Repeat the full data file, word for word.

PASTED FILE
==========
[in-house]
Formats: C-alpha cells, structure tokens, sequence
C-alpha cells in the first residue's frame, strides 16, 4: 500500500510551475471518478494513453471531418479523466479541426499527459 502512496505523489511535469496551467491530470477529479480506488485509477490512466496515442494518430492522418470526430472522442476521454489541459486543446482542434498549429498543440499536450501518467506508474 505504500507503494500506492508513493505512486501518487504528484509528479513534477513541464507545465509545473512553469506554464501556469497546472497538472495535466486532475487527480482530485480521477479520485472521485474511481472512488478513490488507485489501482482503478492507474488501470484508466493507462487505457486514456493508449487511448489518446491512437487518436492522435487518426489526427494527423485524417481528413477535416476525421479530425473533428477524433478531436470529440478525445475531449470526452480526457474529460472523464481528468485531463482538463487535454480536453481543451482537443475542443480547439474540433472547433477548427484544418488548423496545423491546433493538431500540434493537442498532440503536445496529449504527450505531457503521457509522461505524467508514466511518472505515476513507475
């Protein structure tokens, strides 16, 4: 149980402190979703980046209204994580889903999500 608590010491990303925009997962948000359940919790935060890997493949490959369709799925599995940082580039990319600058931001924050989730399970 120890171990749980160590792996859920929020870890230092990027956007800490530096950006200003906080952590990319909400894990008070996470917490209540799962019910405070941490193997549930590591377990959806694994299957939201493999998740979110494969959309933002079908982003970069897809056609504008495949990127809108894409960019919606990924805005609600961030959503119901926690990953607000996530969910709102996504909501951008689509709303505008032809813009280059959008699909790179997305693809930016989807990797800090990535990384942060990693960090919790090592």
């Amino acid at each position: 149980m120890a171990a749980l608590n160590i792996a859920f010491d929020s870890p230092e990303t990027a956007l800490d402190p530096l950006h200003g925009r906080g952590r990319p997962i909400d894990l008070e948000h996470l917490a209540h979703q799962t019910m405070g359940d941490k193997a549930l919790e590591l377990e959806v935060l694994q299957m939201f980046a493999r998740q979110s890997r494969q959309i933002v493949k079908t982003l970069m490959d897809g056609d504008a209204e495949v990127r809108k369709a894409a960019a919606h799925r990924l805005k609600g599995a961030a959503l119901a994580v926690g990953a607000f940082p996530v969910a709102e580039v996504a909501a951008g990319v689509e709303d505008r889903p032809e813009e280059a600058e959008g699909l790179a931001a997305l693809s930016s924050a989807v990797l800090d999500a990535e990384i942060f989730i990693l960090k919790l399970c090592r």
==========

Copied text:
[in-house]
Formats: C-alpha cells, structure tokens, sequence
C-alpha cells in the first residue's frame, strides 16, 4: 500500500510551475471518478494513453471531418479523466479541426499527459 502512496505523489511535469496551467491530470477529479480506488485509477490512466496515442494518430492522418470526430472522442476521454489541459486543446482542434498549429498543440499536450501518467506508474 505504500507503494500506492508513493505512486501518487504528484509528479513534477513541464507545465509545473512553469506554464501556469497546472497538472495535466486532475487527480482530485480521477479520485472521485474511481472512488478513490488507485489501482482503478492507474488501470484508466493507462487505457486514456493508449487511448489518446491512437487518436492522435487518426489526427494527423485524417481528413477535416476525421479530425473533428477524433478531436470529440478525445475531449470526452480526457474529460472523464481528468485531463482538463487535454480536453481543451482537443475542443480547439474540433472547433477548427484544418488548423496545423491546433493538431500540434493537442498532440503536445496529449504527450505531457503521457509522461505524467508514466511518472505515476513507475
């Protein structure tokens, strides 16, 4: 149980402190979703980046209204994580889903999500 608590010491990303925009997962948000359940919790935060890997493949490959369709799925599995940082580039990319600058931001924050989730399970 120890171990749980160590792996859920929020870890230092990027956007800490530096950006200003906080952590990319909400894990008070996470917490209540799962019910405070941490193997549930590591377990959806694994299957939201493999998740979110494969959309933002079908982003970069897809056609504008495949990127809108894409960019919606990924805005609600961030959503119901926690990953607000996530969910709102996504909501951008689509709303505008032809813009280059959008699909790179997305693809930016989807990797800090990535990384942060990693960090919790090592």
């Amino acid at each position: 149980m120890a171990a749980l608590n160590i792996a859920f010491d929020s870890p230092e990303t990027a956007l800490d402190p530096l950006h200003g925009r906080g952590r990319p997962i909400d894990l008070e948000h996470l917490a209540h979703q799962t019910m405070g359940d941490k193997a549930l919790e590591l377990e959806v935060l694994q299957m939201f980046a493999r998740q979110s890997r494969q959309i933002v493949k079908t982003l970069m490959d897809g056609d504008a209204e495949v990127r809108k369709a894409a960019a919606h799925r990924l805005k609600g599995a961030a959503l119901a994580v926690g990953a607000f940082p996530v969910a709102e580039v996504a909501a951008g990319v689509e709303d505008r889903p032809e813009e280059a600058e959008g699909l790179a931001a997305l693809s930016s924050a989807v990797l800090d999500a990535e990384i942060f989730i990693l960090k919790l399970c090592r």